lists  /  announce  owl-users  owl-dev  john-users  john-dev  passwdqc-users  yescrypt  popa3d-users  /  oss-security  kernel-hardening  musl  sabotage  tlsify  passwords  /  crypt-dev  xvendor  /  Bugtraq  Full-Disclosure  linux-kernel  linux-netdev  linux-ext4  linux-hardening  PHC 
Open Source and information security mailing list archives
Hash Suite: Windows password security audit tool. GUI, reports in PDF.
[<prev] [next>] [<thread-prev] [thread-next>] [day] [month] [year] [list]
Date:   Tue, 10 Mar 2020 12:24:39 -0700
From:   John Fastabend <>
To:     Edward Cree <>,
        Alexei Starovoitov <>,
        John Fastabend <>
Subject: Re: [RFC PATCH 2/4] bpf: verifier, do explicit u32 bounds tracking

Edward Cree wrote:
> On 09/03/2020 23:58, Alexei Starovoitov wrote:> Thinking about it differently... var_off is a bit representation of
> > 64-bit register. So that bit representation doesn't really have
> > 32 or 16-bit chunks. It's a full 64-bit register. I think all alu32
> > and jmp32 ops can update var_off without losing information.
> Agreed; AFAICT the 32-bit var_off should always just be the bottom
>  32 bits of the full var_off.

This seems to work.

> In fact, it seems like the only situations where 32-bit bounds are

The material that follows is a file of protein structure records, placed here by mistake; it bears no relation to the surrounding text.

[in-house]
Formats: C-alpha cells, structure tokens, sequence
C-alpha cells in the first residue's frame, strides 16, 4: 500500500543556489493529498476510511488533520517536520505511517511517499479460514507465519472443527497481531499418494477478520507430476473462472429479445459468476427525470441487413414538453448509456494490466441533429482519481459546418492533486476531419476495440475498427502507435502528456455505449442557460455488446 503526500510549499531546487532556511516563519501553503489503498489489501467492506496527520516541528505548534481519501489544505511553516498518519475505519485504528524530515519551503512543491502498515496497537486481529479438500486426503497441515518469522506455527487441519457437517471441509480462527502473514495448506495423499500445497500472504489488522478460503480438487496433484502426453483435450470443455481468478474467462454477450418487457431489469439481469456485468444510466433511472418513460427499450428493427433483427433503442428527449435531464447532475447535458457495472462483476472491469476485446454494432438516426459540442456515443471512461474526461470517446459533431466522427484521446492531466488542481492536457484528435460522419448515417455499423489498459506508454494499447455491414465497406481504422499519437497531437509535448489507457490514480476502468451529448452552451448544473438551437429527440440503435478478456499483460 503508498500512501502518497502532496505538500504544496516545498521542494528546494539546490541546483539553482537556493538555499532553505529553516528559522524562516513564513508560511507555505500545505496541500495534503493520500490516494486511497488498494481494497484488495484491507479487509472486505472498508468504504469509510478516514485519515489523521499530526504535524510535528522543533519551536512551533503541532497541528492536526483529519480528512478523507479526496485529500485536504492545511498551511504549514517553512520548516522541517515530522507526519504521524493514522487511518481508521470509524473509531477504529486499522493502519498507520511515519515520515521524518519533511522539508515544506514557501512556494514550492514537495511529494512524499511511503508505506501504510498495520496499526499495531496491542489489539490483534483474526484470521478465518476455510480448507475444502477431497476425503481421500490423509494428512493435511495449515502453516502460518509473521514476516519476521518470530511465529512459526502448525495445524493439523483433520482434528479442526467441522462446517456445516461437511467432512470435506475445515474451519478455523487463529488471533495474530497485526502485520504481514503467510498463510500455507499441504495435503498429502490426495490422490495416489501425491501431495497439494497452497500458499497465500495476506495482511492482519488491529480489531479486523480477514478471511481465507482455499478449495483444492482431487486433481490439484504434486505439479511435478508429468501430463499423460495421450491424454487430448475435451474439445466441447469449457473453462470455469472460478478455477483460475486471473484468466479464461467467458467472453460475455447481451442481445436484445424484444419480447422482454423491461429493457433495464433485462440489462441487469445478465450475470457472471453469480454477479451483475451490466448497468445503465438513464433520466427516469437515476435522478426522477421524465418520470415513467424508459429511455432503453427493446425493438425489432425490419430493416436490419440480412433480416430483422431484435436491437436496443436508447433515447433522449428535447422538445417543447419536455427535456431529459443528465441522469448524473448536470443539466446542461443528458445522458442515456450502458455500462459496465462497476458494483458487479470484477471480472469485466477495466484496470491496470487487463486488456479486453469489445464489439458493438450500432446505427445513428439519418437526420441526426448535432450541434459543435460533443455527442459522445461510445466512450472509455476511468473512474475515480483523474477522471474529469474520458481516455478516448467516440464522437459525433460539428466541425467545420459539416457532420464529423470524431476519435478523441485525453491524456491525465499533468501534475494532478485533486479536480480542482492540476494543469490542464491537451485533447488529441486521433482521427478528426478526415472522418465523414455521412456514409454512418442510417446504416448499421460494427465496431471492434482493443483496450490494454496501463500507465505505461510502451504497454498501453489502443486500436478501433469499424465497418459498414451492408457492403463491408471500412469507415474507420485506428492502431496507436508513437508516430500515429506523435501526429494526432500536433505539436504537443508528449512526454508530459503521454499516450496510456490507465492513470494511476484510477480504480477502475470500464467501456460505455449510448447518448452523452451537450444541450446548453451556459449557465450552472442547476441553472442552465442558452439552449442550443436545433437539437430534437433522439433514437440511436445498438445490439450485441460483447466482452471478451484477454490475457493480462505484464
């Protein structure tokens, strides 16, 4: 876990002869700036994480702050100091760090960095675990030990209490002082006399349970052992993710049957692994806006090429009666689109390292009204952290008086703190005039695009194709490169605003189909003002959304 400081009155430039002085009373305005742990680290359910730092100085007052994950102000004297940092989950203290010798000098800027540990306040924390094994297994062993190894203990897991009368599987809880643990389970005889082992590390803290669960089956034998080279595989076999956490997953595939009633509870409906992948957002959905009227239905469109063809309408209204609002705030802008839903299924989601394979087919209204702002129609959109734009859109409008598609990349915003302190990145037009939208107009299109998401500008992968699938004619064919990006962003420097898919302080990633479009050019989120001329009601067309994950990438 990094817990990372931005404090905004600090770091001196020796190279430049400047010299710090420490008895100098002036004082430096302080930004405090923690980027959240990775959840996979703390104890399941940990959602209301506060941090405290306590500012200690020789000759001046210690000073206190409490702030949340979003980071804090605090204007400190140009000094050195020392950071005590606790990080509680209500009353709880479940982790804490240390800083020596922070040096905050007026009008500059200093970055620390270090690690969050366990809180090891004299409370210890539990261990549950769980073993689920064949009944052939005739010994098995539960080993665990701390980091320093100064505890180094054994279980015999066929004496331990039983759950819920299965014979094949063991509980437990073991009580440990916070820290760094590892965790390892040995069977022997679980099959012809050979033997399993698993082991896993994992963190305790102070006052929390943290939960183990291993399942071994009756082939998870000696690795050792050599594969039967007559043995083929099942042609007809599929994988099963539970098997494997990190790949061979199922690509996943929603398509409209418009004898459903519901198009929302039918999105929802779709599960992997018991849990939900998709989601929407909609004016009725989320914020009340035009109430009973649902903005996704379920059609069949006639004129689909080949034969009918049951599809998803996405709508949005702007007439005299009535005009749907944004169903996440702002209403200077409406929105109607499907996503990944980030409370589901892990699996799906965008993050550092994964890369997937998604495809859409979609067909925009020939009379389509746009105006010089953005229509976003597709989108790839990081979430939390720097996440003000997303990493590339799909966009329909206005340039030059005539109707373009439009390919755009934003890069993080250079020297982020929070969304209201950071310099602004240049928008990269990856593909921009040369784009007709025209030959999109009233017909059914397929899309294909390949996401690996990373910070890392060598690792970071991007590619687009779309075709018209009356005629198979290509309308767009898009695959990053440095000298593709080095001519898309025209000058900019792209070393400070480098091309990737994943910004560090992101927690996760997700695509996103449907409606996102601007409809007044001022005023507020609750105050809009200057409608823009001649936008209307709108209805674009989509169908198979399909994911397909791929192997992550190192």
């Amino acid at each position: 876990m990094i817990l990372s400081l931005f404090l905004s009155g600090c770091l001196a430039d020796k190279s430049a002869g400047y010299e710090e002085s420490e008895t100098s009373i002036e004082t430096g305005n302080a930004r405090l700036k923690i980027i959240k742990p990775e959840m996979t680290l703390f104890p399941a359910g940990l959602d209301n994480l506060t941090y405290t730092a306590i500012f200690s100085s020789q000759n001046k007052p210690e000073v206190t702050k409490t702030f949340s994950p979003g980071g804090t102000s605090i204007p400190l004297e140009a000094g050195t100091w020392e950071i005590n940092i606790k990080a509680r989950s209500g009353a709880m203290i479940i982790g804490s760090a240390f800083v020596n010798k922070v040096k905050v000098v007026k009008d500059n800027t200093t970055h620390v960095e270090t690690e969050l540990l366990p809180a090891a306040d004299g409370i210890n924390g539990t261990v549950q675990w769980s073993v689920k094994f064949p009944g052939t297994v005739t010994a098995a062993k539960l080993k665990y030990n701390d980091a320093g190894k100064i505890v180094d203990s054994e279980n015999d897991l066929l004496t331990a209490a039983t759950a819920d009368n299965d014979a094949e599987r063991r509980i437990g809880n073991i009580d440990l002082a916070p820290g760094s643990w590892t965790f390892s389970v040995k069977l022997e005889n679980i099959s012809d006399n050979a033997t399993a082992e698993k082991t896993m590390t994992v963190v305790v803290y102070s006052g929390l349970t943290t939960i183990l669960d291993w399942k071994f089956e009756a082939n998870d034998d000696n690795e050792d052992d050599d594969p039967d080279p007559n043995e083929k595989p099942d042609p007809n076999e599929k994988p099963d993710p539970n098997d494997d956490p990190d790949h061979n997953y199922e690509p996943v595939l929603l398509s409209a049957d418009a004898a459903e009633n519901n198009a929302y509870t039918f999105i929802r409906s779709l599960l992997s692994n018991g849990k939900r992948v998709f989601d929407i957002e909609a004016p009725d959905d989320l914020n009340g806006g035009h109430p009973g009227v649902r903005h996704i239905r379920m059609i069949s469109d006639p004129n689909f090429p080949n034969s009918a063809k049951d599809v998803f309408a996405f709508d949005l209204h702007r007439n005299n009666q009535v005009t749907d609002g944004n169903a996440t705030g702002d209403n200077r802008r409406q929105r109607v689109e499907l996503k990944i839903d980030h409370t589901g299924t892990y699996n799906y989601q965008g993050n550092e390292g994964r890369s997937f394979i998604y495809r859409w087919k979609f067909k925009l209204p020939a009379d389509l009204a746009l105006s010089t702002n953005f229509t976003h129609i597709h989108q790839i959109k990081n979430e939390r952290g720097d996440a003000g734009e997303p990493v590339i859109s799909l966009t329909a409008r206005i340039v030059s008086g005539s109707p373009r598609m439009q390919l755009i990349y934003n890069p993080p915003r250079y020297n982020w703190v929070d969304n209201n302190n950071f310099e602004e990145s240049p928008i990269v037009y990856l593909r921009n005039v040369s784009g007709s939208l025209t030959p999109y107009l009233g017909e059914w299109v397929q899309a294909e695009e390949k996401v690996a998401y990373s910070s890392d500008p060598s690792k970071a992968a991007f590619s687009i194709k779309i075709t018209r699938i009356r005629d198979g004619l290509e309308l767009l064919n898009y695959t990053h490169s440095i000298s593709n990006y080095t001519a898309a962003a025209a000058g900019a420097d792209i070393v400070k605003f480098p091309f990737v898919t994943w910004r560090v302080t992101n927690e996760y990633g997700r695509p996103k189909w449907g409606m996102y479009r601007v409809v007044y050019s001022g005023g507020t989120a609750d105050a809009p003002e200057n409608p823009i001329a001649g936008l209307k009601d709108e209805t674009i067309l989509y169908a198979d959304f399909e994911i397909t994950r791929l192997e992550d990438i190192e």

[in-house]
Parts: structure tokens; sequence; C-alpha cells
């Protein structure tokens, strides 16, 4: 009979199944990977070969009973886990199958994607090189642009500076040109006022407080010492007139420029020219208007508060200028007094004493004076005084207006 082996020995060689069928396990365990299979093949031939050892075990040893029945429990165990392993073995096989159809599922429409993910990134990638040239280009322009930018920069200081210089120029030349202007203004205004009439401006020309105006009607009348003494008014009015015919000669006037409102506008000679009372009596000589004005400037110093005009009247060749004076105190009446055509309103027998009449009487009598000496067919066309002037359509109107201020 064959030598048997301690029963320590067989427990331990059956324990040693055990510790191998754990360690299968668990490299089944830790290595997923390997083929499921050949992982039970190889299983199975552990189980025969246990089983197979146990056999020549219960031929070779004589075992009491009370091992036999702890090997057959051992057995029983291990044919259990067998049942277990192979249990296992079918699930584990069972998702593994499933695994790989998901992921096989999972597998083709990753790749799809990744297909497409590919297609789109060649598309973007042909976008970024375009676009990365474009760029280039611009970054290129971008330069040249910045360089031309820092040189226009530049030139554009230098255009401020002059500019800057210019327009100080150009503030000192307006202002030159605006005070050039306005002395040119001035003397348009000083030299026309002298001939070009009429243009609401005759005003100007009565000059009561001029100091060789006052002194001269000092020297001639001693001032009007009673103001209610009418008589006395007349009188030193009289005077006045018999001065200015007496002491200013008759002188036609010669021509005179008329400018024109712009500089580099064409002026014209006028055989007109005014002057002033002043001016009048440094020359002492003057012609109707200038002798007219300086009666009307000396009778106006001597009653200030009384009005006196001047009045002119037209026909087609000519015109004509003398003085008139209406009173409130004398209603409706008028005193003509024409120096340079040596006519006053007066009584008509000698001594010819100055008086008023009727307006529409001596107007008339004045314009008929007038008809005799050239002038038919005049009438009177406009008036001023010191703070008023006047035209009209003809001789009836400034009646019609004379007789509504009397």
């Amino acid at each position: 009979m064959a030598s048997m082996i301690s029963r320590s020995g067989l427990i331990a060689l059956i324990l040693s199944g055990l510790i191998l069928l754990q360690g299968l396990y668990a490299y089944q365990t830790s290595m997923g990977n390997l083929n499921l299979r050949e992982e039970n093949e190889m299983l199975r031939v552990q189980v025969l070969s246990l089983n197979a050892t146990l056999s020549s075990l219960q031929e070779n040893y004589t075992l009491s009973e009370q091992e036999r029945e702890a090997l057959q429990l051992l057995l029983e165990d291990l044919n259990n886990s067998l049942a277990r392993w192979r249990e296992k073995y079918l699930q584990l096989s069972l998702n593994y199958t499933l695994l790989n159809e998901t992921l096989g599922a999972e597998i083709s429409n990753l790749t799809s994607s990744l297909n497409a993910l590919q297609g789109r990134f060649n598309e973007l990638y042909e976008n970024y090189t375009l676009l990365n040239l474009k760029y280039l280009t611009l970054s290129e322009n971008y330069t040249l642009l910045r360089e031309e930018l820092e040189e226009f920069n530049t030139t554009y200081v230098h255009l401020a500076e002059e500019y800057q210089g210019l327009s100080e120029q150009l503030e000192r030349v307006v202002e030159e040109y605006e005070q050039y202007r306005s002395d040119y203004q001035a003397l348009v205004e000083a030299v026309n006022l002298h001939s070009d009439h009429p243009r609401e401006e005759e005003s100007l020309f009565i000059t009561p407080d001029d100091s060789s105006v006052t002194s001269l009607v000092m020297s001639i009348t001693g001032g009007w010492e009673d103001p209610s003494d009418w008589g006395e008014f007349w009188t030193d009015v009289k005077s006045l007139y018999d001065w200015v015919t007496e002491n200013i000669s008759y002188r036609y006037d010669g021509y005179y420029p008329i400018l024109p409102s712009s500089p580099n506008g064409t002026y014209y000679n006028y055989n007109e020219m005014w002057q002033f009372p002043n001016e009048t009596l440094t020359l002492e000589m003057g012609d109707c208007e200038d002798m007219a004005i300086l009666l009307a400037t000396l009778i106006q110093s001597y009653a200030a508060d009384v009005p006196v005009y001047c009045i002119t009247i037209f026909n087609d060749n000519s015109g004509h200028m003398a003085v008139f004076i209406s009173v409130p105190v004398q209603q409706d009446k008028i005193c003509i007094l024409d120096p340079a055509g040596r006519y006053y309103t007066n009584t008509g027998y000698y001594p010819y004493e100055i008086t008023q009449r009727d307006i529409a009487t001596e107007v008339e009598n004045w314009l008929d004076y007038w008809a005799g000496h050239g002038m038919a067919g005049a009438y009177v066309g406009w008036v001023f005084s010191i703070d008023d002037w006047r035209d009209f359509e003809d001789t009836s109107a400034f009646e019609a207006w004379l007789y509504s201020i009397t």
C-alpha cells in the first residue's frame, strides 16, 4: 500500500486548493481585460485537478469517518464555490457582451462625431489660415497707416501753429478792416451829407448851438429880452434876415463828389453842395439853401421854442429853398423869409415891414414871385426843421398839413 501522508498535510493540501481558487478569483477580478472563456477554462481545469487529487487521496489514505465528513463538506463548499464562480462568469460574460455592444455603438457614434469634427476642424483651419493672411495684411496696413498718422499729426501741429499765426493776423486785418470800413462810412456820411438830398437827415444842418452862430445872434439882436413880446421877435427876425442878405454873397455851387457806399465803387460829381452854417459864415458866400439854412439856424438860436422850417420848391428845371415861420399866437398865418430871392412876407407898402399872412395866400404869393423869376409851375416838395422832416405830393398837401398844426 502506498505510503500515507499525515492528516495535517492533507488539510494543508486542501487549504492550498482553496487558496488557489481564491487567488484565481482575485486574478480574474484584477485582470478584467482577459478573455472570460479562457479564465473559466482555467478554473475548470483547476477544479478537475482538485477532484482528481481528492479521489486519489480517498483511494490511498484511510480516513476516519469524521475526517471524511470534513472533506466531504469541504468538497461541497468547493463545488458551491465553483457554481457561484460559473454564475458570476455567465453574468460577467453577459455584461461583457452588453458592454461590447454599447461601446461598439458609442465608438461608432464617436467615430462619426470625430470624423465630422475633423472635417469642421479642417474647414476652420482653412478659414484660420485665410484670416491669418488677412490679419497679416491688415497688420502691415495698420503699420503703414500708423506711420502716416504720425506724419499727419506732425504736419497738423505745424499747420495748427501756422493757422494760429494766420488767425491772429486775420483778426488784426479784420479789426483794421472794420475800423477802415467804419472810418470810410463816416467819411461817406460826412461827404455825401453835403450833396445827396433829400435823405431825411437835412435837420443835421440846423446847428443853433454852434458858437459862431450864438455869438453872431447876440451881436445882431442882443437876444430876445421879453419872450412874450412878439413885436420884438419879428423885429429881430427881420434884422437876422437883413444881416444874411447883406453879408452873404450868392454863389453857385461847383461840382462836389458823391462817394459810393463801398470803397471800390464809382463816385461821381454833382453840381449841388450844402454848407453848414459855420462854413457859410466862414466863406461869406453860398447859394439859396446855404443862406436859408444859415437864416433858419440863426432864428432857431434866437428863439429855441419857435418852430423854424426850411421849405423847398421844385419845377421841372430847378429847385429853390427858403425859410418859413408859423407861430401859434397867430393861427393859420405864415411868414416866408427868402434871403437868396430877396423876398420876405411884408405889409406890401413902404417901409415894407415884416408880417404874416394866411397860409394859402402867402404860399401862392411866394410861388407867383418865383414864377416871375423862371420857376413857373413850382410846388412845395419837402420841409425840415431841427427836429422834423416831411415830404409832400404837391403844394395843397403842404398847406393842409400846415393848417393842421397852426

>  needed are (a) the high and low halves of a 64-bit register are
>  being used separately, so e.g. r0 = (x << 32) | y with small known
>  bounds on y you want to track, or (b) 32-bit signed arithmetic.
> (a) doesn't seem like it's in scope to be supported, and (b) should
>  (I'm naïvely imagining) only need the s32 bounds, not the u32 or
>  var32.

I guess I'm not opposed to supporting (a) it seems like it should
be doable.

For (b) the primary reason is to keep symmetry between 32-bit and
64-bit cases. But also we could have mixed signed 32-bit comparisons
which this helps with.

Example tracking bounds with [x,y] being signed 32-bit
bounds and [x',y'] being unsigned 32-bit bounds.

    r1 = #                   [x,y],[x',y']
    w1 >    0 goto pc+y      [x,y],[1 ,y']
    w1 s> -10 goto pc+x      [-10,y],[1 ,y']

We can't really deduce much from that in __reg_deduce_bounds so
we get stuck with different bounds on signed and unsigned space.
Same case as 64-bit world fwiw. I guess we could do more work
and use 64-bit/32-bit together and deduce something but I find
this more work than its worth. Keeping separate signed/unsigned
makes things easy.

> John Fastabend wrote:
> > For example, BPF_ADD will do a tnum_add() this is a different
> > operation when overflows happen compared to tnum32_add(). Simply
> > truncating tnum_add result to 32-bits is not the same operation.
> I don't see why.  Overflows from the low (tracked) 32 bits can only
>  affect the high 32.
>  Truncation should be a homomorphism from
>  Z_2^n to Z_2^m wrt. both addition and multiplication, and tnums
>  are just (a particular class of) subsets of those rings.

Agreed, no need for 32bit ops on tnums.

> Can you construct an example of a tnum addition that breaks the
>  homomorphism?

no, I'm convinced. There seems to be a proof that the above is
true if n>m.

> -ed

Powered by blists - more mailing lists